AUBURNDALE, Fla. — The Polk County Sheriff’s Office revealed a picture of a gun a mentally ill man allegedly pointed at deputies before they shot him multiple times. 

  • Polk sergeant and deputy shoot, kill armed man
  • Juan Rosa was shot after his mother called 911 saying he was in a rage
  • Investigation ongoing

Sheriff Grady Judd said 35-year-old Juan Rosa pointed a loaded .32-caliber revolver at deputies before they shot at him eight times. Judd called it a classic case of suicide by cop.

It happened at about 8:45 p.m. Thursday, which was Rosa's birthday. But instead of celebrating, his mother called 911 and said her son was enraged and combative. 

"Juan told his mother, 'If you call 911, I will end it right now.' And that's exactly what he did," Judd said. 

Judd said Rosa gave two deputies, both trained in crisis intervention, no choice but to shoot him when he opened the bedroom door, allegedly armed with this gun. 

:He immediately pointed that gun and in that split second, my deputies made the exact right decision to protect themselves from a deadly use of force against them," Judd said. 

Neighbor Tom Hyde said he saw Rosa's mother run out of the house after the shooting. 

SShe said, 'Oh my gosh you shot my son.' And she kept saying it over and over again," Hyde said.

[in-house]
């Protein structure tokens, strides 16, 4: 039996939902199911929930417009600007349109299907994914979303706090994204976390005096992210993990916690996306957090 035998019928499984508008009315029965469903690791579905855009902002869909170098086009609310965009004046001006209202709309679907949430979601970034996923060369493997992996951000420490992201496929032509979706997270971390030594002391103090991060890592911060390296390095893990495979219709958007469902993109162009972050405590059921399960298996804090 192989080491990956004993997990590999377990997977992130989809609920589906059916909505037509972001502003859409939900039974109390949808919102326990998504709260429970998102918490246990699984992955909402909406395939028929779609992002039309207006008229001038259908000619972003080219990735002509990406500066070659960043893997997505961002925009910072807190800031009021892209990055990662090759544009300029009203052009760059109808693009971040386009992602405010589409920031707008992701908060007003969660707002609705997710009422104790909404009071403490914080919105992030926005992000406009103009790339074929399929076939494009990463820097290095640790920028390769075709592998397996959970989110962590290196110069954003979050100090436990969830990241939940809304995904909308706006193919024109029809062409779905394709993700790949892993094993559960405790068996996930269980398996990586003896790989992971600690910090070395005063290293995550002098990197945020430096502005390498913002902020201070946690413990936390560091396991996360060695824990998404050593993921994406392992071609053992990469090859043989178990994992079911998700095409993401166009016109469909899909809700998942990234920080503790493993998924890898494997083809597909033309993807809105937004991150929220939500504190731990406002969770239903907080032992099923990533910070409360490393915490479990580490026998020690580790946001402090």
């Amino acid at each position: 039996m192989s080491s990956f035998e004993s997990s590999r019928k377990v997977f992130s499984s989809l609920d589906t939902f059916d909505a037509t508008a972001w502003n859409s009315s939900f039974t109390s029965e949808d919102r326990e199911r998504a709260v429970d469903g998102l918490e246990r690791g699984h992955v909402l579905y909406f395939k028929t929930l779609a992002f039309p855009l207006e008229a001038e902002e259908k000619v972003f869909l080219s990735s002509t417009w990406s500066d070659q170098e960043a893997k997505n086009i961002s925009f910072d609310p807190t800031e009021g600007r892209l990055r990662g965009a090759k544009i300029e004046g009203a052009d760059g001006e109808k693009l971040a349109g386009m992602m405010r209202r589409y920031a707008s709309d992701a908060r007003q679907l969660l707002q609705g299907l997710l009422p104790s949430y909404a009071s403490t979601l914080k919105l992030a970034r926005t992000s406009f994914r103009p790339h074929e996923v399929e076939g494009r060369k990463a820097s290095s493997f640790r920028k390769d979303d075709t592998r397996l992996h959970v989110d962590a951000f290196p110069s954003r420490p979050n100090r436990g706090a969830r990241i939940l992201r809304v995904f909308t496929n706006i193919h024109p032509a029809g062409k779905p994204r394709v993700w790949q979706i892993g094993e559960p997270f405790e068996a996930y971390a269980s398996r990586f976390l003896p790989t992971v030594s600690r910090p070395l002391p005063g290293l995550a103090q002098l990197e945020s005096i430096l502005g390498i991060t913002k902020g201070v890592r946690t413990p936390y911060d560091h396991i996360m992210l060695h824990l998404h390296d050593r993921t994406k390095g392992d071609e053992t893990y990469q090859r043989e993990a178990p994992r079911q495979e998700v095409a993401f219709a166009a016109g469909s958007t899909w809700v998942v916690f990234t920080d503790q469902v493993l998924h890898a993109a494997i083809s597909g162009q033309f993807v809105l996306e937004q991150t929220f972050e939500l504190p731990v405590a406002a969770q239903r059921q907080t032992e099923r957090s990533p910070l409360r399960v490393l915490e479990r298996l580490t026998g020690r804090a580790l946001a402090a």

Judd said Rosa was schizophrenic, bipolar and suffered from depression. The mother was unaware her son owned a handgun and told deputies he was unarmed.  

Spectrum Bay News 9 asked with Rosa's long history of mental illness, how was he able to purchase one. 

"He has no felony convictions. He has every right to purchase and own that firearm," Judd said. ​

Judd said if Rosa was significantly mentally ill, his psychiatrist could've submitted paperwork to the federal government to prohibit him from purchasing a gun. 

The sheriff said investigators are still looking into where the gun came from.

No one answered the door at Rosa's home Friday. 

Judd said this is the second suicide by cop his agency has dealt with in the last three months. He said his office receives thousands of calls every year of people enduring a mental health crisis and the majority end in a Baker Act, not death.